# groupadd -r trust
With the machine trust group created, you can proceed with creating machine
trust accounts—one for each domain member (client or server) on
your network. You should use the computers' network basic input/output
system (NetBIOS) names, converted to lowercase text and with dollar signs
$) appended, as user names. For instance, if
the computer's NetBIOS name is WEMBLETH, its machine trust account name
would be wembleth$. You can use the
smbpasswd commands to create these accounts, as
# useradd -d /dev/null -M -g trust -s /bin/false wembleth$ # smbpasswd -a -m wembleth$
This example creates a machine trust account called wembleth$,
setting the account's home directory to /dev/null
-d /dev/null), telling the utility not to
create the home directory (
-M), adding it as a
member of the
-g trust), and setting the default shell to
-s /bin/false). The second command
creates an entry in the Samba password database for the account,
specifying that it should be a machine trust account
If you created a new user for the
parameter, you must set that user's Samba password with
smbpasswd, as in
smbpasswd ntadmin, to set that user's password.
This account will be used when adding machines to the domain. If you have
no other use for this account's high privilege under Samba, seriously
consider commenting out the
admin users line in
smb.conf after you've joined all your domain clients to the domain.
Although the features just described make up the critical domain controller features, domain controllers also typically take on certain other roles on a NetBIOS network. In particular, they function as domain master browsers, as Windows Internet Name Service (also known as NetBIOS Name Server) systems, and often as time servers. You can configure these features by setting the following options:
domain master = Yes preferred master = Yes os level = 65 wins support = Yes time server = Yes
Once you've saved your changes to the smb.conf file, Samba eventually
detects the changes and reconfigures itself. If you want to speed matters
up, you can pass the server a
SIGHUP signal or
use your distribution's SysV init scripts to reload the configuration.
At this point, your Samba server is sufficiently configured to function as a domain controller, and you can begin adding computers to the domain. How you do this depends on the operating system installed on the domain member server or domain client, however. In Windows 7, perform these steps:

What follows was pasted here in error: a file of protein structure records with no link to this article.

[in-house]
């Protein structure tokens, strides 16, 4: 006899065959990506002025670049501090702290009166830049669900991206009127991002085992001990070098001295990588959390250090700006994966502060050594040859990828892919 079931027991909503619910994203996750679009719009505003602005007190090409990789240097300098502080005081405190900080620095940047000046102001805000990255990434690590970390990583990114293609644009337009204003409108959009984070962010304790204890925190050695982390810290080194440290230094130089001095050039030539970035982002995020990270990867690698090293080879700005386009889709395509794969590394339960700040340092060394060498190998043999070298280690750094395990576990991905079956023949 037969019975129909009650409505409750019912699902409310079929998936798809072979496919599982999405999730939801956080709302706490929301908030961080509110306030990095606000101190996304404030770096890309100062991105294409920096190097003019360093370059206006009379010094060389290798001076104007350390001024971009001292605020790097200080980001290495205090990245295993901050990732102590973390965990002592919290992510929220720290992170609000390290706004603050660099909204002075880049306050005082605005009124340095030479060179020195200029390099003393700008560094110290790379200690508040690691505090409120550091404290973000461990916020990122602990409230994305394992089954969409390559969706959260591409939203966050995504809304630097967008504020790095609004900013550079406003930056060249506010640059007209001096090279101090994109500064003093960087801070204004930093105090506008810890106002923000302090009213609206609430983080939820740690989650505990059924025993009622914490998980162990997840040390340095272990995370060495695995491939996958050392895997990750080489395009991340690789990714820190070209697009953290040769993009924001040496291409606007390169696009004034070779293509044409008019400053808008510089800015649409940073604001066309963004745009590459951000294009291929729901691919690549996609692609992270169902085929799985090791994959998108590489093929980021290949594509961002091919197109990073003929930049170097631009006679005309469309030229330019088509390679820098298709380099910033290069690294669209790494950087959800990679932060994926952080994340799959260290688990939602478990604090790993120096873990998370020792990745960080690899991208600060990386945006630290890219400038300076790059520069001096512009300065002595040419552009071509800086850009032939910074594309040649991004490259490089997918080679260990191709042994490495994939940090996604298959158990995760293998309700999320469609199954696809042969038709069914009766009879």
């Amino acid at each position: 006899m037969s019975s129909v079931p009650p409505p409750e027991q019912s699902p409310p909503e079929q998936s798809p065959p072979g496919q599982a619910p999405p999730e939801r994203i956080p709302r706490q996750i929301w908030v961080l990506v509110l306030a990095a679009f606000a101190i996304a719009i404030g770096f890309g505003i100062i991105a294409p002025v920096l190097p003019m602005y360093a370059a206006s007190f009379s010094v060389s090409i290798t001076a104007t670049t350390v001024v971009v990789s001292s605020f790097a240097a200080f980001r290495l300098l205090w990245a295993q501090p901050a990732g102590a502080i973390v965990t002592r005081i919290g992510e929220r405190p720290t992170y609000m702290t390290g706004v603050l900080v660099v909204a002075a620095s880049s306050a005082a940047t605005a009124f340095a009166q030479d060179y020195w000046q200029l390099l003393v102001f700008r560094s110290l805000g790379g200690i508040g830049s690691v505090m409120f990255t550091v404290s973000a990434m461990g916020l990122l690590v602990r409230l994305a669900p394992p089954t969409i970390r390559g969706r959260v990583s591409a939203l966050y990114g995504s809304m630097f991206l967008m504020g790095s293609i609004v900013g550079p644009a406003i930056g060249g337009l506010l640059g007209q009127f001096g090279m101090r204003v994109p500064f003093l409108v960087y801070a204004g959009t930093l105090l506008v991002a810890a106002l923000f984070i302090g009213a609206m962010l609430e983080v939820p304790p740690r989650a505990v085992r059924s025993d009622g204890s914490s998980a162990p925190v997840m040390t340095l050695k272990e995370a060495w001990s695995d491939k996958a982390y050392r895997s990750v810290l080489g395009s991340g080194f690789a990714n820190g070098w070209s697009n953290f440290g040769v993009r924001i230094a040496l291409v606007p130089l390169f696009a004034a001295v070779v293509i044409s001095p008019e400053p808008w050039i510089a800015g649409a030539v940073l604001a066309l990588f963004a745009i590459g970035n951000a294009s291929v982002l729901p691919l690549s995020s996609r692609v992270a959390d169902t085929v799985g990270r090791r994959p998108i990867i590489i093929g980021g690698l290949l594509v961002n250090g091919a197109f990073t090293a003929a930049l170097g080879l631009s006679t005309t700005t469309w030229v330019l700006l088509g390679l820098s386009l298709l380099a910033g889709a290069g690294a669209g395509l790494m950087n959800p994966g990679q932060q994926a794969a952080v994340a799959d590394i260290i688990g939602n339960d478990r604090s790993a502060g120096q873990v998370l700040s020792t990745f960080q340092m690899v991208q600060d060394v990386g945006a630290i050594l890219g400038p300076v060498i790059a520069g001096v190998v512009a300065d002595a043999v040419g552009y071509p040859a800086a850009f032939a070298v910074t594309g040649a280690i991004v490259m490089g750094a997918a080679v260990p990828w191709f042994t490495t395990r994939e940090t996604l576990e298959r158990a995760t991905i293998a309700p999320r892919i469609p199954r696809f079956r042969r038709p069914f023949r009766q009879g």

- Enter the following registry entries.
HKEY_LOCAL_MACHINE\System\CCS\Services\LanmanWorkstation\Parameters DWORD DomainCompatibilityMode = 1 DWORD DNSNameResolutionRequired = 0
Alternatively, download the Win7_Samba3DomainMember.reg file and double-click it on the Windows system. This step is not required for Windows Vista® or earlier Windows operating systems.
- Open the Control Panel System and Security item.
- Click System.
- Click Change Settings under the Computer
Name, Domain, and Workgroup Settings heading.
Windows opens a system properties window.
- Click Change.
Windows opens the Computer Name/Domain Changes window, shown in Figure 1.
Figure 1. You join a domain in Windows by using the Computer Name/Domain Changes window
- Select the Domain option, and then type your domain name in the text box.
- Click OK.
Windows responds by opening the Windows Security window, shown in Figure 2.
Figure 2. The Windows Security window prompts for your administrative user name and password
- Type your Samba administrative account name (as set via
admin users) and password in the window, and then click OK.
Windows prompts you to restart the computer, after which you should be joined to the domain.
Note: Not all versions of Windows can join a domain. The Home versions, for example, are restricted to use in workgroups.
After you have joined a Windows computer to your domain and restarted it, the computer prompts you to press Ctrl-Alt-Del to log on. You should use a user name and password associated with your Samba server to log on. Thereafter, you will be able to access any computer that's a part of the domain and that authorizes the account you used at your first logon without retyping your password. If you configure the computer to share files or printers, the computer relies on the Samba server for authentication.
If you want a Samba server to function as a domain member, you must also join it to the domain. To do so, first set the following options in the Samba domain member server's smb.conf file:
password server = SERVERNAME domain logons = No encrypt passwords = Yes security = Domain domain master = No preferred master = No os level = 1 wins support = No
Many of these options are the opposite of those for the domain controller;